A collaborative project to find out more about the Stonechats at Dersingham Bog NNR, in Norfolk, has been running since 2012. Natural England has teamed up with the North Norfolk Ringing Group, the BTO and site volunteers to begin ongoing nest monitoring work for Stonechats, among other key heathland breeding species.
The project aims to survey and colour ring breeding Stonechats on Dersingham Bog and record adults and juveniles seen outside the breeding season, both on the reserve and elsewhere in Norfolk, inland and along the coast. This will help to build a clearer picture of where this locally scarce species breeds as it spreads further around the county. The project will also provide information on the site fidelity of individual birds, as well as generating data on productivity and fledgling survival.
The number of breeding pairs of Stonechats on the reserve has risen dramatically in recent years, resulting in high numbers of ringed birds dispersing from the site.
The first few years of the project saw relatively low numbers, with 5 pairs and 10 juveniles as a maximum. However, 2015 saw a big increase when 10 pairs produced 51 ringed juveniles from 18 nests. It was more than the combined total of the previous three years. But then the 2016 breeding season surpassed all expectations as the number of pairs rose to 13 and the total number of juveniles ringed climbed to an amazing 95.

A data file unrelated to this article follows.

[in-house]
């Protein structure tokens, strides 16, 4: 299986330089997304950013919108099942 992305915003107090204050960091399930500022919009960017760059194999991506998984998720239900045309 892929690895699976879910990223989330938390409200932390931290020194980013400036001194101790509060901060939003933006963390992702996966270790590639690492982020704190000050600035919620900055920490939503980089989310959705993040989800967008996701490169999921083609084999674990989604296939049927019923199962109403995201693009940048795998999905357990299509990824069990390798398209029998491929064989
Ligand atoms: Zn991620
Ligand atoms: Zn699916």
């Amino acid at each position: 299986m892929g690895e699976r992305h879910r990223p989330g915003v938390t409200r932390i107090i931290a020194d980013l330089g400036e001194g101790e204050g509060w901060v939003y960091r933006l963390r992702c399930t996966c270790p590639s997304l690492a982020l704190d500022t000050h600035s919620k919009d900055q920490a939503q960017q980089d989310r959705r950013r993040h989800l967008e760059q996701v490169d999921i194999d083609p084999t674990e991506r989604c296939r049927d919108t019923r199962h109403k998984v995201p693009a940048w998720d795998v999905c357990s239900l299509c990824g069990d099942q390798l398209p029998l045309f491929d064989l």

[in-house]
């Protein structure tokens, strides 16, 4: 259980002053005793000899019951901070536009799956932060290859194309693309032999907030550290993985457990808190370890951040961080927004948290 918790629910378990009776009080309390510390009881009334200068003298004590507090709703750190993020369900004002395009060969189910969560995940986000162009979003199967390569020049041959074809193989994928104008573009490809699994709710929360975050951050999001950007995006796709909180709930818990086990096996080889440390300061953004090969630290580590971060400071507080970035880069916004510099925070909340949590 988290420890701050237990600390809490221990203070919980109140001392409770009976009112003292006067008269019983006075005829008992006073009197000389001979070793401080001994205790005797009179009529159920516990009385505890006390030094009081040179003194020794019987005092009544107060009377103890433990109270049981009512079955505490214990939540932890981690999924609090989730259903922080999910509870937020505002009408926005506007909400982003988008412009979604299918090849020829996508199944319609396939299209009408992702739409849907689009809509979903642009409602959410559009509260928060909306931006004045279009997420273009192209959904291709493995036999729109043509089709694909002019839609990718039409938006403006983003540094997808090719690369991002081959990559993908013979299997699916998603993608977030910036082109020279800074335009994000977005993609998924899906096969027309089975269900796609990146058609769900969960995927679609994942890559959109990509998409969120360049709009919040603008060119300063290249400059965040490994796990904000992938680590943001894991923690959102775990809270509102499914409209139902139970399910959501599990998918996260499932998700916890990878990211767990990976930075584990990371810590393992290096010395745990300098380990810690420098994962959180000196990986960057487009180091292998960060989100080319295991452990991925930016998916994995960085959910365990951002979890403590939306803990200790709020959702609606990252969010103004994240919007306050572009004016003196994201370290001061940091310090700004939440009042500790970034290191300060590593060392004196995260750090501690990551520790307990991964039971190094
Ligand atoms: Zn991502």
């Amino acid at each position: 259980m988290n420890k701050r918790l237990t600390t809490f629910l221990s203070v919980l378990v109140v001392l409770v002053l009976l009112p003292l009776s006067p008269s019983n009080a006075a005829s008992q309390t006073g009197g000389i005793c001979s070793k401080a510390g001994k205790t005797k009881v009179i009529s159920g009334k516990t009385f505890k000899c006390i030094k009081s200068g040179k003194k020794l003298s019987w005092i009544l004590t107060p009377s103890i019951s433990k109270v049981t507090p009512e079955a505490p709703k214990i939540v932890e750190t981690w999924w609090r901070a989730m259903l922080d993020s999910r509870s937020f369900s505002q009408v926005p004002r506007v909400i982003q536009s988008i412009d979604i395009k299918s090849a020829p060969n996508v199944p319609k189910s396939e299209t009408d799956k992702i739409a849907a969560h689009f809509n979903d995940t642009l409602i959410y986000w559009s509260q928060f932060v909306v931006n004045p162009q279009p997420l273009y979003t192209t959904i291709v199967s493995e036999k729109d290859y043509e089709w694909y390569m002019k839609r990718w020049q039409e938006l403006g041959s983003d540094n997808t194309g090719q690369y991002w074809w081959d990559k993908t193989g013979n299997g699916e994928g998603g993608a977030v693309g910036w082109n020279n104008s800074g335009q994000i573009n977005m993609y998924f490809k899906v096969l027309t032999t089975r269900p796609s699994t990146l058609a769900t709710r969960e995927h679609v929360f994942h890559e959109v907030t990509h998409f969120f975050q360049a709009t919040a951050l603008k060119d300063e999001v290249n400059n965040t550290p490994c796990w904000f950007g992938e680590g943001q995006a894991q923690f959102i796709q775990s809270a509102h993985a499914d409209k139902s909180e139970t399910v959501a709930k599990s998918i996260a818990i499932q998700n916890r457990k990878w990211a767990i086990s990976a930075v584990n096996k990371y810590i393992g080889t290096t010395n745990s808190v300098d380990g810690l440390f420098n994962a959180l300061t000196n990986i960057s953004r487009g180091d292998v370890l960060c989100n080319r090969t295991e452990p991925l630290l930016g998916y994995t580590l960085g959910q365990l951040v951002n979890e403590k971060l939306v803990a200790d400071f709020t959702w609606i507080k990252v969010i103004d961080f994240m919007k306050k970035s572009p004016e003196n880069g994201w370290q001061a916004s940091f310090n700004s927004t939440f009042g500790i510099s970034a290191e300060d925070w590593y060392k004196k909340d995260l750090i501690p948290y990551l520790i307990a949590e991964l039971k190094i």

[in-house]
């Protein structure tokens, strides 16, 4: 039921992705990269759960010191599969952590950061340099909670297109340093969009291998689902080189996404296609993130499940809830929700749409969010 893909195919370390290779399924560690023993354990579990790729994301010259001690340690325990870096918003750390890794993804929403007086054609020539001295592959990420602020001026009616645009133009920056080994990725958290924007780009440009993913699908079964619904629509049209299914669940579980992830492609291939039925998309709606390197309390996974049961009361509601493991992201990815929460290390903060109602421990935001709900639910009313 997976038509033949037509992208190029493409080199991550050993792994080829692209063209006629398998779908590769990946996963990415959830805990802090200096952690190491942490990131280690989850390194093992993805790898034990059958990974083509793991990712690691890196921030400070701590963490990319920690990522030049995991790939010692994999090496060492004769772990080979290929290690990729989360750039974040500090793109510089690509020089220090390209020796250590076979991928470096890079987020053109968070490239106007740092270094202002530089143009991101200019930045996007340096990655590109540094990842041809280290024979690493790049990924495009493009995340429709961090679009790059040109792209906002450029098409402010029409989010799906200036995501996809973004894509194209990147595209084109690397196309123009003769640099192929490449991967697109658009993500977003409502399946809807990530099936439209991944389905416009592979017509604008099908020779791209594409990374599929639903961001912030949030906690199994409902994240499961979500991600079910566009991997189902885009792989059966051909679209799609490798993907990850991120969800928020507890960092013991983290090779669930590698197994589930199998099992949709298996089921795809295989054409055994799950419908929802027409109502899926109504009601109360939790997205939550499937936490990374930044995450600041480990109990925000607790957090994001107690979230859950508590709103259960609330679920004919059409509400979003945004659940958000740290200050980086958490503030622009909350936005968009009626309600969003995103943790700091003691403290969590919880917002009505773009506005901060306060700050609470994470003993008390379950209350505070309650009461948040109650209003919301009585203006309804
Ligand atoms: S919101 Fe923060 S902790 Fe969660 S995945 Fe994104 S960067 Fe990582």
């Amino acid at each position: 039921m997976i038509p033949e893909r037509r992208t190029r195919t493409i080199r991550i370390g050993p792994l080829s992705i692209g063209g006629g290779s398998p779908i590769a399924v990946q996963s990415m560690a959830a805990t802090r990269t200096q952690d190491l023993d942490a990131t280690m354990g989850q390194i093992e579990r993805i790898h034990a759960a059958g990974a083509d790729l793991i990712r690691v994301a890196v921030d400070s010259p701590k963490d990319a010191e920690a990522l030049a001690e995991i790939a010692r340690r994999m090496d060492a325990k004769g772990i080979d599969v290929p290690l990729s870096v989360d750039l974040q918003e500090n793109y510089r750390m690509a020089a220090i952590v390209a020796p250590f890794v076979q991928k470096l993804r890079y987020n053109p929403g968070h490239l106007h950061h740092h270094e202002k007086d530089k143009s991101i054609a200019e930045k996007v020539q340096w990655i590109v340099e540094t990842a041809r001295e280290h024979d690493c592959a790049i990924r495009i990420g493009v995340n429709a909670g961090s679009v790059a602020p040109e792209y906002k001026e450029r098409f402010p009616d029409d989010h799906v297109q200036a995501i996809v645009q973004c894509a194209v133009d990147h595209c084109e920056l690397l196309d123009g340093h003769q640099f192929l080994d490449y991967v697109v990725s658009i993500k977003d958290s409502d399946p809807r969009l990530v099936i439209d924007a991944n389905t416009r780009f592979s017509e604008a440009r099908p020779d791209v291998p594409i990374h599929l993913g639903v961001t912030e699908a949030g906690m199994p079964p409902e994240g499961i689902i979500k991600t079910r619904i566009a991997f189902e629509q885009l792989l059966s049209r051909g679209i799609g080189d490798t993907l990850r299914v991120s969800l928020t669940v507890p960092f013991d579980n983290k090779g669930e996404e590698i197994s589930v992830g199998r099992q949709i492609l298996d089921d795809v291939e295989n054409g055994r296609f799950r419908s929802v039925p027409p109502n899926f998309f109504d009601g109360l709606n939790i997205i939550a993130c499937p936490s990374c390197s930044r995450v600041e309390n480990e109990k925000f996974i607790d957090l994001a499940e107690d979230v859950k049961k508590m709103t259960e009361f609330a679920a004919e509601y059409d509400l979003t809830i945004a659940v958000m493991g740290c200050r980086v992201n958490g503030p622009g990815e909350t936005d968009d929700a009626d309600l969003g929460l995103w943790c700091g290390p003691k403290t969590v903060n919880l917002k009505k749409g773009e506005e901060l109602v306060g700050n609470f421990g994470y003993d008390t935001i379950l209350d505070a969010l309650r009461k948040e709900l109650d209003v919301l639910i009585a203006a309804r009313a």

Some pairs made three nesting attempts, although only one pair managed to fledge all three broods this year. That female is one of then site’s most prolific breeders; 2016 was her third year of nesting on the reserve and her progeny are already establishing new pairs on the reserve.
The project aims to gather information on the number of eggs laid, how many eggs hatch, how many young survive to be ringed and the eventual fledging success. Under licence, all Stonechat nestlings at Dersingham Bog are ringed with a combination of a grey plastic ring over a metal ring on the right leg, with two colour rings on the left leg to allow them to be identified individually.
Since breeding numbers have increased on the reserve, there have been so many young Stonechats ringed that the order of the rings on the right leg had to be changed in order to give more options.
So some Stonechats from the 2016 broods onwards will now sport a metal ring over a grey plastic ring on the right leg, a reverse of the original order, as well as a two colour combination on the left leg.
The project workers are keen to receive sightings of our colour-ringed birds, both on Dersingham Bog and elsewhere in Norfolk and along the Wash coasts to see where the young disperse to over the winter and whether they return to the Bog to breed or set up territories elsewhere.
Further details of the project and an easy way to report sightings of colour-ringed birds are at https://northwestnorfolkstonechats.wordpress.com You can also reporting sightings via Twitter https://twitter.com/NWNfkStonechats or via email to Tom Bolderstone email@example.com